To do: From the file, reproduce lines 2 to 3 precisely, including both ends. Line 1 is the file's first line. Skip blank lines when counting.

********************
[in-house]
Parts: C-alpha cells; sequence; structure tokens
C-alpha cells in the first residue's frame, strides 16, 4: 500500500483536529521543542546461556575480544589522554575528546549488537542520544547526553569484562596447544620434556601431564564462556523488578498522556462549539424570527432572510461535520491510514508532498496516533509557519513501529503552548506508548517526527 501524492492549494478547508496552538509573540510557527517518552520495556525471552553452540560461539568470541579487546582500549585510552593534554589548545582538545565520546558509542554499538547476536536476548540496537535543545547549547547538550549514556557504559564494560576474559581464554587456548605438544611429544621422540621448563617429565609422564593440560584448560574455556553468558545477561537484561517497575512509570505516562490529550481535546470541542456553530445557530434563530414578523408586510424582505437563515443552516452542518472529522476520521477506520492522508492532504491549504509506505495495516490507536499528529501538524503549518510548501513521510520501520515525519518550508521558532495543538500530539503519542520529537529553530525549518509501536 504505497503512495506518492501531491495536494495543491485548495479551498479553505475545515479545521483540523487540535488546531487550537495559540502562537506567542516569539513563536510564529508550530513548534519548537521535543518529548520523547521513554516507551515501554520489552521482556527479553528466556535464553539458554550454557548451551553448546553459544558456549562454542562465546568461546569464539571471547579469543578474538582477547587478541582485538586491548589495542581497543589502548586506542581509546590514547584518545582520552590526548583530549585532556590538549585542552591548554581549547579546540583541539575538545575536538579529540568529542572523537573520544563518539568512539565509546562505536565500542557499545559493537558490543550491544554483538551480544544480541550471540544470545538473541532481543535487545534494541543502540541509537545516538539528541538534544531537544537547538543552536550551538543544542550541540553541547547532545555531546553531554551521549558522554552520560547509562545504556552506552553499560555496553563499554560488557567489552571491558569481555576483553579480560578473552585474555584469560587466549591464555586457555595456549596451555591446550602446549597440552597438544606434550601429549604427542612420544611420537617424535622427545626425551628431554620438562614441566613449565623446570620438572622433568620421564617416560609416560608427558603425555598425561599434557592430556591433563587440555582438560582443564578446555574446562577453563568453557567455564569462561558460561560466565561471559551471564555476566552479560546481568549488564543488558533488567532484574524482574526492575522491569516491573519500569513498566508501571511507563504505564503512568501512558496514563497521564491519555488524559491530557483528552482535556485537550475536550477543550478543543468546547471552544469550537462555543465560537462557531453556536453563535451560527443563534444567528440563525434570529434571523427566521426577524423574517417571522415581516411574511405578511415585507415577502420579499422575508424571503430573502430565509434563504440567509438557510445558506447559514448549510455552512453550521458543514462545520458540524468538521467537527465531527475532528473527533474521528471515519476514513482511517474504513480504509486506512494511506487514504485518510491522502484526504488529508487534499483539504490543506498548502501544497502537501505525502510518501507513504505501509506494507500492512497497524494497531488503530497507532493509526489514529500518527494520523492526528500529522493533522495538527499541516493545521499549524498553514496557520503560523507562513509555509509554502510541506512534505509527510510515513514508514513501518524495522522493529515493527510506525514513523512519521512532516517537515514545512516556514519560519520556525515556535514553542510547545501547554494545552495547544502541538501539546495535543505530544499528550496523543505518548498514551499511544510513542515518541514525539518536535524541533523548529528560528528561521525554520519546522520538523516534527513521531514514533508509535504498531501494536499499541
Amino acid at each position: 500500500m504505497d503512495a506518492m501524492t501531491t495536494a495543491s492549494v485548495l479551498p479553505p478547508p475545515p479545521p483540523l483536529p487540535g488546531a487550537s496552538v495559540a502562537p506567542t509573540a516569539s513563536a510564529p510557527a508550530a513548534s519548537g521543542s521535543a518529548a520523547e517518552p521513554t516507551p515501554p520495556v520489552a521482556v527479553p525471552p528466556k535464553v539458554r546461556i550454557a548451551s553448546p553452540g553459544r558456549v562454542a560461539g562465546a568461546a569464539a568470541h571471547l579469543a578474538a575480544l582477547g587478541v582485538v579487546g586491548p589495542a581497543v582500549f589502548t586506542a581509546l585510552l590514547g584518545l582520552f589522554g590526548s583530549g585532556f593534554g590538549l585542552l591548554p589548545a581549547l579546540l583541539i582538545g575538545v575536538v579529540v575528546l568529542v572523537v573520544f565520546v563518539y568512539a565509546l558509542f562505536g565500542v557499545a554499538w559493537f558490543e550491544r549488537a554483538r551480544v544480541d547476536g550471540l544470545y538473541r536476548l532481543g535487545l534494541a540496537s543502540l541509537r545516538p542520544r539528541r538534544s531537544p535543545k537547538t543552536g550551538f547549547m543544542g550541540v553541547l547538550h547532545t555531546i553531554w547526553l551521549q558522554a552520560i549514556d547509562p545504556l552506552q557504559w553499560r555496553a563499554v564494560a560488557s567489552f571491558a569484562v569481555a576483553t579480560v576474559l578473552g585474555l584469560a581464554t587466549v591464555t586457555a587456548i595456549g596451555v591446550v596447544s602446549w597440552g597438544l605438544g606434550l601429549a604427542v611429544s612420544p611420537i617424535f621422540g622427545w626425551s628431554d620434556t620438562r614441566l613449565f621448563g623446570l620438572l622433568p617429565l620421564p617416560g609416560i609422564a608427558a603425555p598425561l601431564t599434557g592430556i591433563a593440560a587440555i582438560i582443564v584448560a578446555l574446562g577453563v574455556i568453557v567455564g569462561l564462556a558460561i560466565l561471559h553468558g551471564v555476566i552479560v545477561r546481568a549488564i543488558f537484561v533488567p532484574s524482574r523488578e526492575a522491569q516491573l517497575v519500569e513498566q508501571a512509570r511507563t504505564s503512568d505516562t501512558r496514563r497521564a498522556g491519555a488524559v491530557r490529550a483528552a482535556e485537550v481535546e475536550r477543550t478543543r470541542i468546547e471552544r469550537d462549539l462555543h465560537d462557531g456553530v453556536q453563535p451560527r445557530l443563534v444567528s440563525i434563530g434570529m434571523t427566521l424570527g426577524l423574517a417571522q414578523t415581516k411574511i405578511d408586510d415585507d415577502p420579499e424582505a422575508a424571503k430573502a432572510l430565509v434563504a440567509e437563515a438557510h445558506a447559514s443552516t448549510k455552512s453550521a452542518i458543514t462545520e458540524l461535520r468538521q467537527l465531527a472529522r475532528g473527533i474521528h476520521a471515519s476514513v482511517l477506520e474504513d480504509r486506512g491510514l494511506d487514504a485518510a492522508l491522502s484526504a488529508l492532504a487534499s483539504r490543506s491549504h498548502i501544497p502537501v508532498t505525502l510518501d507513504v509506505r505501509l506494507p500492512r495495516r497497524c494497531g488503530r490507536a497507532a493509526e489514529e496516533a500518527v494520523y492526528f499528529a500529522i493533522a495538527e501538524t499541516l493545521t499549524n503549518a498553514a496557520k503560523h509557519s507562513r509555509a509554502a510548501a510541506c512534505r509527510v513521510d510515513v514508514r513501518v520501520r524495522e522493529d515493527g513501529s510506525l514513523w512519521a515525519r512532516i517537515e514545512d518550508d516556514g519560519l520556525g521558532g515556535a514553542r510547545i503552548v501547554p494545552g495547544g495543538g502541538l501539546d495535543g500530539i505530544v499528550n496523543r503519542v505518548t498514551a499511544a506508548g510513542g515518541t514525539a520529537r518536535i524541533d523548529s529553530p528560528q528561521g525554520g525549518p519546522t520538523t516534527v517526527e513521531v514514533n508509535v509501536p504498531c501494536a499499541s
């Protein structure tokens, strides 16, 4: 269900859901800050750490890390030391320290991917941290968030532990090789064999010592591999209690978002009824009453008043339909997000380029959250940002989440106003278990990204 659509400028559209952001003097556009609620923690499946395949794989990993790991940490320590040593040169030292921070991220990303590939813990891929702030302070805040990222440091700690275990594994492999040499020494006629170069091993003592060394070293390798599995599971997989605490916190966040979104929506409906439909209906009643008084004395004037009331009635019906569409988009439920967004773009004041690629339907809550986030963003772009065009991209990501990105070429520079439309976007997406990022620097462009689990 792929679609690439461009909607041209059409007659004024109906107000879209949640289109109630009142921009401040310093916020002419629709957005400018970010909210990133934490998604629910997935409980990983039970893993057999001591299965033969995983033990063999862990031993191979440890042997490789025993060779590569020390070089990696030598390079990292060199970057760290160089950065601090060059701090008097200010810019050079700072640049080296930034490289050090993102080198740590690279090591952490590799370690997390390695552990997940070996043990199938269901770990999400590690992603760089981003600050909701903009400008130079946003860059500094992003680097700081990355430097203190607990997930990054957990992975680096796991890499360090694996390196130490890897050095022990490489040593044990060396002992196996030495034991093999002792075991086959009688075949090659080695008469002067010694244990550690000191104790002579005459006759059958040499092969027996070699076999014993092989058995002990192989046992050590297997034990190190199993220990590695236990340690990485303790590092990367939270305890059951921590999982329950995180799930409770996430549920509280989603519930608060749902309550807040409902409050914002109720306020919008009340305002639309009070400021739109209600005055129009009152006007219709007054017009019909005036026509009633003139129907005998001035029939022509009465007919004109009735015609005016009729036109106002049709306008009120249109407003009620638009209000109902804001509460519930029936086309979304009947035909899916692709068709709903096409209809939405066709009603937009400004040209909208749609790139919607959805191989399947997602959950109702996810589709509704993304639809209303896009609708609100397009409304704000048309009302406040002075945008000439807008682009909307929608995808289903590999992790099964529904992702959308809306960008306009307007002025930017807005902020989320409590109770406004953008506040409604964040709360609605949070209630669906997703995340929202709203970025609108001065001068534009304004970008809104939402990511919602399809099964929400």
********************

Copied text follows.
Parts: C-alpha cells; sequence; structure tokens
C-alpha cells in the first residue's frame, strides 16, 4: 500500500483536529521543542546461556575480544589522554575528546549488537542520544547526553569484562596447544620434556601431564564462556523488578498522556462549539424570527432572510461535520491510514508532498496516533509557519513501529503552548506508548517526527 501524492492549494478547508496552538509573540510557527517518552520495556525471552553452540560461539568470541579487546582500549585510552593534554589548545582538545565520546558509542554499538547476536536476548540496537535543545547549547547538550549514556557504559564494560576474559581464554587456548605438544611429544621422540621448563617429565609422564593440560584448560574455556553468558545477561537484561517497575512509570505516562490529550481535546470541542456553530445557530434563530414578523408586510424582505437563515443552516452542518472529522476520521477506520492522508492532504491549504509506505495495516490507536499528529501538524503549518510548501513521510520501520515525519518550508521558532495543538500530539503519542520529537529553530525549518509501536 504505497503512495506518492501531491495536494495543491485548495479551498479553505475545515479545521483540523487540535488546531487550537495559540502562537506567542516569539513563536510564529508550530513548534519548537521535543518529548520523547521513554516507551515501554520489552521482556527479553528466556535464553539458554550454557548451551553448546553459544558456549562454542562465546568461546569464539571471547579469543578474538582477547587478541582485538586491548589495542581497543589502548586506542581509546590514547584518545582520552590526548583530549585532556590538549585542552591548554581549547579546540583541539575538545575536538579529540568529542572523537573520544563518539568512539565509546562505536565500542557499545559493537558490543550491544554483538551480544544480541550471540544470545538473541532481543535487545534494541543502540541509537545516538539528541538534544531537544537547538543552536550551538543544542550541540553541547547532545555531546553531554551521549558522554552520560547509562545504556552506552553499560555496553563499554560488557567489552571491558569481555576483553579480560578473552585474555584469560587466549591464555586457555595456549596451555591446550602446549597440552597438544606434550601429549604427542612420544611420537617424535622427545626425551628431554620438562614441566613449565623446570620438572622433568620421564617416560609416560608427558603425555598425561599434557592430556591433563587440555582438560582443564578446555574446562577453563568453557567455564569462561558460561560466565561471559551471564555476566552479560546481568549488564543488558533488567532484574524482574526492575522491569516491573519500569513498566508501571511507563504505564503512568501512558496514563497521564491519555488524559491530557483528552482535556485537550475536550477543550478543543468546547471552544469550537462555543465560537462557531453556536453563535451560527443563534444567528440563525434570529434571523427566521426577524423574517417571522415581516411574511405578511415585507415577502420579499422575508424571503430573502430565509434563504440567509438557510445558506447559514448549510455552512453550521458543514462545520458540524468538521467537527465531527475532528473527533474521528471515519476514513482511517474504513480504509486506512494511506487514504485518510491522502484526504488529508487534499483539504490543506498548502501544497502537501505525502510518501507513504505501509506494507500492512497497524494497531488503530497507532493509526489514529500518527494520523492526528500529522493533522495538527499541516493545521499549524498553514496557520503560523507562513509555509509554502510541506512534505509527510510515513514508514513501518524495522522493529515493527510506525514513523512519521512532516517537515514545512516556514519560519520556525515556535514553542510547545501547554494545552495547544502541538501539546495535543505530544499528550496523543505518548498514551499511544510513542515518541514525539518536535524541533523548529528560528528561521525554520519546522520538523516534527513521531514514533508509535504498531501494536499499541